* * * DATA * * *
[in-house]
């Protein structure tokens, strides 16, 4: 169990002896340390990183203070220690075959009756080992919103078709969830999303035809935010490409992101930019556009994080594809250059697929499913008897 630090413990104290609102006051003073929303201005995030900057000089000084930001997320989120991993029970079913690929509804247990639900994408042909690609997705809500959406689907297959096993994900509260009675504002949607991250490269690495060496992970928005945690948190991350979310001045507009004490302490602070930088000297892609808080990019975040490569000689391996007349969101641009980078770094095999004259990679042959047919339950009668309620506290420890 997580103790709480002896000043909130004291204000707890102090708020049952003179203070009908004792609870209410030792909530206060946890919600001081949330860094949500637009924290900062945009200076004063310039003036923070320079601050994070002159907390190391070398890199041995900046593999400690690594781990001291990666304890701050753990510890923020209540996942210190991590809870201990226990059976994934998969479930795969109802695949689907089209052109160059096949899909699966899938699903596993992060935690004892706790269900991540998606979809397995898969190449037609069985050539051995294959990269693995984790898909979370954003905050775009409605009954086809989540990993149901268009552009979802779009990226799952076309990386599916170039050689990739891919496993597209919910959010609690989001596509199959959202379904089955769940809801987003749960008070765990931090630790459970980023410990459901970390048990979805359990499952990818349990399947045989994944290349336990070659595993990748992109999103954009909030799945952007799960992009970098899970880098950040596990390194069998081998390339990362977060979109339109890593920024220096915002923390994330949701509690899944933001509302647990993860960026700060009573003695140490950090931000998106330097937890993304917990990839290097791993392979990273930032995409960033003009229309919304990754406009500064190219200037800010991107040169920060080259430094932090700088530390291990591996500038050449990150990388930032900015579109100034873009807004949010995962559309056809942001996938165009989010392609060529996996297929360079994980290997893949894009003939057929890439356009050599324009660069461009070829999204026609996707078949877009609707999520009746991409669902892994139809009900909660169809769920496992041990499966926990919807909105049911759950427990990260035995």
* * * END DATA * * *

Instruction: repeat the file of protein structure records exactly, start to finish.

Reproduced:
[in-house]
């Protein structure tokens, strides 16, 4: 169990002896340390990183203070220690075959009756080992919103078709969830999303035809935010490409992101930019556009994080594809250059697929499913008897 630090413990104290609102006051003073929303201005995030900057000089000084930001997320989120991993029970079913690929509804247990639900994408042909690609997705809500959406689907297959096993994900509260009675504002949607991250490269690495060496992970928005945690948190991350979310001045507009004490302490602070930088000297892609808080990019975040490569000689391996007349969101641009980078770094095999004259990679042959047919339950009668309620506290420890 997580103790709480002896000043909130004291204000707890102090708020049952003179203070009908004792609870209410030792909530206060946890919600001081949330860094949500637009924290900062945009200076004063310039003036923070320079601050994070002159907390190391070398890199041995900046593999400690690594781990001291990666304890701050753990510890923020209540996942210190991590809870201990226990059976994934998969479930795969109802695949689907089209052109160059096949899909699966899938699903596993992060935690004892706790269900991540998606979809397995898969190449037609069985050539051995294959990269693995984790898909979370954003905050775009409605009954086809989540990993149901268009552009979802779009990226799952076309990386599916170039050689990739891919496993597209919910959010609690989001596509199959959202379904089955769940809801987003749960008070765990931090630790459970980023410990459901970390048990979805359990499952990818349990399947045989994944290349336990070659595993990748992109999103954009909030799945952007799960992009970098899970880098950040596990390194069998081998390339990362977060979109339109890593920024220096915002923390994330949701509690899944933001509302647990993860960026700060009573003695140490950090931000998106330097937890993304917990990839290097791993392979990273930032995409960033003009229309919304990754406009500064190219200037800010991107040169920060080259430094932090700088530390291990591996500038050449990150990388930032900015579109100034873009807004949010995962559309056809942001996938165009989010392609060529996996297929360079994980290997893949894009003939057929890439356009050599324009660069461009070829999204026609996707078949877009609707999520009746991409669902892994139809009900909660169809769920496992041990499966926990919807909105049911759950427990990260035995």